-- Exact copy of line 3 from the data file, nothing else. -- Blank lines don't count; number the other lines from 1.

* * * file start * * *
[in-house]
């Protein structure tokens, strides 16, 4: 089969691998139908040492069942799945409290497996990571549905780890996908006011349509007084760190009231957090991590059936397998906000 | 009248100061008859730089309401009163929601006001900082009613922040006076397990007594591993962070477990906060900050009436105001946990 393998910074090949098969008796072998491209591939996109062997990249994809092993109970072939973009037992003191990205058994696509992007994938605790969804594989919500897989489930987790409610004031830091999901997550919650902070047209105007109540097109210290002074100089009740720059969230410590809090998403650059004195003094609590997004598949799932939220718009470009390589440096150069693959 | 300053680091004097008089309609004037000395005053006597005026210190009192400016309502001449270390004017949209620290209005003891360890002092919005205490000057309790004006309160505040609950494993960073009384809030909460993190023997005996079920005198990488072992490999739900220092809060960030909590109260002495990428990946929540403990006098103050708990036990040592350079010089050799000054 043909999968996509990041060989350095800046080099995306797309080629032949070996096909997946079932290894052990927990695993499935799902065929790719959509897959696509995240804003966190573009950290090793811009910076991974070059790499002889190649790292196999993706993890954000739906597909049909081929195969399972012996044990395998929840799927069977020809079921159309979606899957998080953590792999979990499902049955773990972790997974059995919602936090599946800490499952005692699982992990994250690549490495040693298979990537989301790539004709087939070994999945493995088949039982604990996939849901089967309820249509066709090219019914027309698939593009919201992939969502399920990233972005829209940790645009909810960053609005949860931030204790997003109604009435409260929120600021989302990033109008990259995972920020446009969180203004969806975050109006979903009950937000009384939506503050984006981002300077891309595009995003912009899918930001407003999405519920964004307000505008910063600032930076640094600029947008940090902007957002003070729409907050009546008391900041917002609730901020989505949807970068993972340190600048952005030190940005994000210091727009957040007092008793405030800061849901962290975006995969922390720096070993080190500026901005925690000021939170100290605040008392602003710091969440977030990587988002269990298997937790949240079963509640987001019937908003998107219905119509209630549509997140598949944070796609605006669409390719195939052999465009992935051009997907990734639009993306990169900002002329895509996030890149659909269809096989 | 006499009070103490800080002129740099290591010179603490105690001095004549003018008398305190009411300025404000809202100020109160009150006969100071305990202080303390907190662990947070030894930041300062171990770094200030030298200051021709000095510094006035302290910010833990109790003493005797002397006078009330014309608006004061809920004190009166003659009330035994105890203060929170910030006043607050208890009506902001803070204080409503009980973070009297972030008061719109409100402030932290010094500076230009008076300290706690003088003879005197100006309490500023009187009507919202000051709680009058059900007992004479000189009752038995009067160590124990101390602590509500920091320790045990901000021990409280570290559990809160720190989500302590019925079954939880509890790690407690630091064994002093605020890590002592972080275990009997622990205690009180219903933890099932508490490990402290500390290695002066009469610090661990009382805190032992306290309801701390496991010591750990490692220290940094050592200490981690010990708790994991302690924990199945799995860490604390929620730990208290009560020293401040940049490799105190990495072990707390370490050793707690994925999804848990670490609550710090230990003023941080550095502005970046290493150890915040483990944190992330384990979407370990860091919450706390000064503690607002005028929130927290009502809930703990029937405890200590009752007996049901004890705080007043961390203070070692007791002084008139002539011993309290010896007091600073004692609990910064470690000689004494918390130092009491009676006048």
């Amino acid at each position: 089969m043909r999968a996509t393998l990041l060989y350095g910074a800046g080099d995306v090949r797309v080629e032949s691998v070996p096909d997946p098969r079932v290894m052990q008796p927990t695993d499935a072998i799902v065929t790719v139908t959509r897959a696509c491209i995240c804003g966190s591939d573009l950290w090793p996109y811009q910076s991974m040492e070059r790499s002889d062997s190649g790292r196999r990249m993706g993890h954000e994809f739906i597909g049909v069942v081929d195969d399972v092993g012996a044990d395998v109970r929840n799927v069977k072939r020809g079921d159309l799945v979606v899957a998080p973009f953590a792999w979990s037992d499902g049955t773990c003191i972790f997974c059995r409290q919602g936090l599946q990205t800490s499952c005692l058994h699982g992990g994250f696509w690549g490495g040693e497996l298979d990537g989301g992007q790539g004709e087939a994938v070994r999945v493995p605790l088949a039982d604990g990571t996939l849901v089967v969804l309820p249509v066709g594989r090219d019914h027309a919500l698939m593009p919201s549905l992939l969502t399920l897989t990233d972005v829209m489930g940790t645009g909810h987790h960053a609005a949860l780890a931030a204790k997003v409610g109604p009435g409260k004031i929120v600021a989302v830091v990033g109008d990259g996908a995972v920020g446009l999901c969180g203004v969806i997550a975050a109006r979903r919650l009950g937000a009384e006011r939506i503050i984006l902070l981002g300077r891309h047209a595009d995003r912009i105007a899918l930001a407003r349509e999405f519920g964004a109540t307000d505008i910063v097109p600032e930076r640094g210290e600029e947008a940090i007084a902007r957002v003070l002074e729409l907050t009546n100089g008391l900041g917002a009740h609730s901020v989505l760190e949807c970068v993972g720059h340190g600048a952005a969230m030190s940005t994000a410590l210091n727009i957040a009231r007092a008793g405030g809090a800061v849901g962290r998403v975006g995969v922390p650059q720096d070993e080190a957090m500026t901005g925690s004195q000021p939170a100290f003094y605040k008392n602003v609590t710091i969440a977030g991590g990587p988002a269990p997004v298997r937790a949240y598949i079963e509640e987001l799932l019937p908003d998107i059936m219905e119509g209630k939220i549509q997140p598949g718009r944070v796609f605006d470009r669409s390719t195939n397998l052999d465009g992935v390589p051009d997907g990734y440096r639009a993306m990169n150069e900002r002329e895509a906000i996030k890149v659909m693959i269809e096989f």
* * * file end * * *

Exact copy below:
């Amino acid at each position: 089969m043909r999968a996509t393998l990041l060989y350095g910074a800046g080099d995306v090949r797309v080629e032949s691998v070996p096909d997946p098969r079932v290894m052990q008796p927990t695993d499935a072998i799902v065929t790719v139908t959509r897959a696509c491209i995240c804003g966190s591939d573009l950290w090793p996109y811009q910076s991974m040492e070059r790499s002889d062997s190649g790292r196999r990249m993706g993890h954000e994809f739906i597909g049909v069942v081929d195969d399972v092993g012996a044990d395998v109970r929840n799927v069977k072939r020809g079921d159309l799945v979606v899957a998080p973009f953590a792999w979990s037992d499902g049955t773990c003191i972790f997974c059995r409290q919602g936090l599946q990205t800490s499952c005692l058994h699982g992990g994250f696509w690549g490495g040693e497996l298979d990537g989301g992007q790539g004709e087939a994938v070994r999945v493995p605790l088949a039982d604990g990571t996939l849901v089967v969804l309820p249509v066709g594989r090219d019914h027309a919500l698939m593009p919201s549905l992939l969502t399920l897989t990233d972005v829209m489930g940790t645009g909810h987790h960053a609005a949860l780890a931030a204790k997003v409610g109604p009435g409260k004031i929120v600021a989302v830091v990033g109008d990259g996908a995972v920020g446009l999901c969180g203004v969806i997550a975050a109006r979903r919650l009950g937000a009384e006011r939506i503050i984006l902070l981002g300077r891309h047209a595009d995003r912009i105007a899918l930001a407003r349509e999405f519920g964004a109540t307000d505008i910063v097109p600032e930076r640094g210290e600029e947008a940090i007084a902007r957002v003070l002074e729409l907050t009546n100089g008391l900041g917002a009740h609730s901020v989505l760190e949807c970068v993972g720059h340190g600048a952005a969230m030190s940005t994000a410590l210091n727009i957040a009231r007092a008793g405030g809090a800061v849901g962290r998403v975006g995969v922390p650059q720096d070993e080190a957090m500026t901005g925690s004195q000021p939170a100290f003094y605040k008392n602003v609590t710091i969440a977030g991590g990587p988002a269990p997004v298997r937790a949240y598949i079963e509640e987001l799932l019937p908003d998107i059936m219905e119509g209630k939220i549509q997140p598949g718009r944070v796609f605006d470009r669409s390719t195939n397998l052999d465009g992935v390589p051009d997907g990734y440096r639009a993306m990169n150069e900002r002329e895509a906000i996030k890149v659909m693959i269809e096989f």